What is tuna
Tuna are several species of ocean-dwelling carnivorous fish. It is fished in large amounts and is eaten in most parts of the world.
Common name of the tuna fish is "Rose of the sea", because unlike most fish species which have white flesh, tuna's flesh is pink to dark red in color.
Tuna is an oily fish and contains a large amount of Vitamin D.
It belongs to the family Scombridae.
Some Tuna Facts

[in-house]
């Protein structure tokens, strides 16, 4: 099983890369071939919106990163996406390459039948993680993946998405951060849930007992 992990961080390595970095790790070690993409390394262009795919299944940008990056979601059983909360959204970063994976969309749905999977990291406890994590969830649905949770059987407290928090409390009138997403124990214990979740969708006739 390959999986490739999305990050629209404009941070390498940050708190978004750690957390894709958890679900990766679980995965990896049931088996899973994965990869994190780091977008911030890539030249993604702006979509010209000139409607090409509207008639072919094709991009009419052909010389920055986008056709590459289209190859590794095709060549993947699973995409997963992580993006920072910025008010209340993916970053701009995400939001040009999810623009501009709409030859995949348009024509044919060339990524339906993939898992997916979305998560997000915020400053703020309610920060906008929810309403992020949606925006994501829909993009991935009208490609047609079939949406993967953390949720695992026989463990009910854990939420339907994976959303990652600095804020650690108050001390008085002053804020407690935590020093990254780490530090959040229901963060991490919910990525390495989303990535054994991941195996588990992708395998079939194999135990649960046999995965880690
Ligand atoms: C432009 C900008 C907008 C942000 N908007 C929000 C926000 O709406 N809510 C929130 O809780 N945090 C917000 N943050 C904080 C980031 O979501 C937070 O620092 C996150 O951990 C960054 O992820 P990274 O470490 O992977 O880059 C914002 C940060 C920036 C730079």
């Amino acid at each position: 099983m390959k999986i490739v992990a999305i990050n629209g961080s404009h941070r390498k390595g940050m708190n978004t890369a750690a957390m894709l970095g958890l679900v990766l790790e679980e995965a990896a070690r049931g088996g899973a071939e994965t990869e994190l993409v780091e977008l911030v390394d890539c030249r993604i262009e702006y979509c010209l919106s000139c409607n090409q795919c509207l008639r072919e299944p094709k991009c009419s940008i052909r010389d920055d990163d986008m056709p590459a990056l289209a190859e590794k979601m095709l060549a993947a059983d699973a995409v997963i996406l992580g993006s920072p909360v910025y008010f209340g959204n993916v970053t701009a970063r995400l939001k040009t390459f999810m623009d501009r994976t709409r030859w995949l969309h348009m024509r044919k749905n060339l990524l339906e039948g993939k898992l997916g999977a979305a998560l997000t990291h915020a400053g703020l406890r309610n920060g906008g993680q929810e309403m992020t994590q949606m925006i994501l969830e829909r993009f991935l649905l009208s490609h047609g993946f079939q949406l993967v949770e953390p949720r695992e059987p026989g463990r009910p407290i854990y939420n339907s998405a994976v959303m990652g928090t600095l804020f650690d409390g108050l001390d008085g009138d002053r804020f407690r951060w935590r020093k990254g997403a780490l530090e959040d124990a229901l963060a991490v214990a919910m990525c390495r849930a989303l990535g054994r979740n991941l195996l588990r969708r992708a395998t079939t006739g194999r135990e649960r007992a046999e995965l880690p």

The average consumption of tuna in America is 3.6 pounds per person, per year, most of which is canned.
Depending on the variety, weight of a tuna fish can be anywhere from 10 pounds to 600 pounds.
In January of 2001, a prime, 444-pound (201-kilogram) bluefin tuna sold in a Japanese fish market for $173,600 (¥20.2 million), which is a world record.
Tuna can cruise up to 55 miles per hour, and they are constantly in motion. To keep this speed machine going, the tuna eats up to ten percent of its body weight daily.
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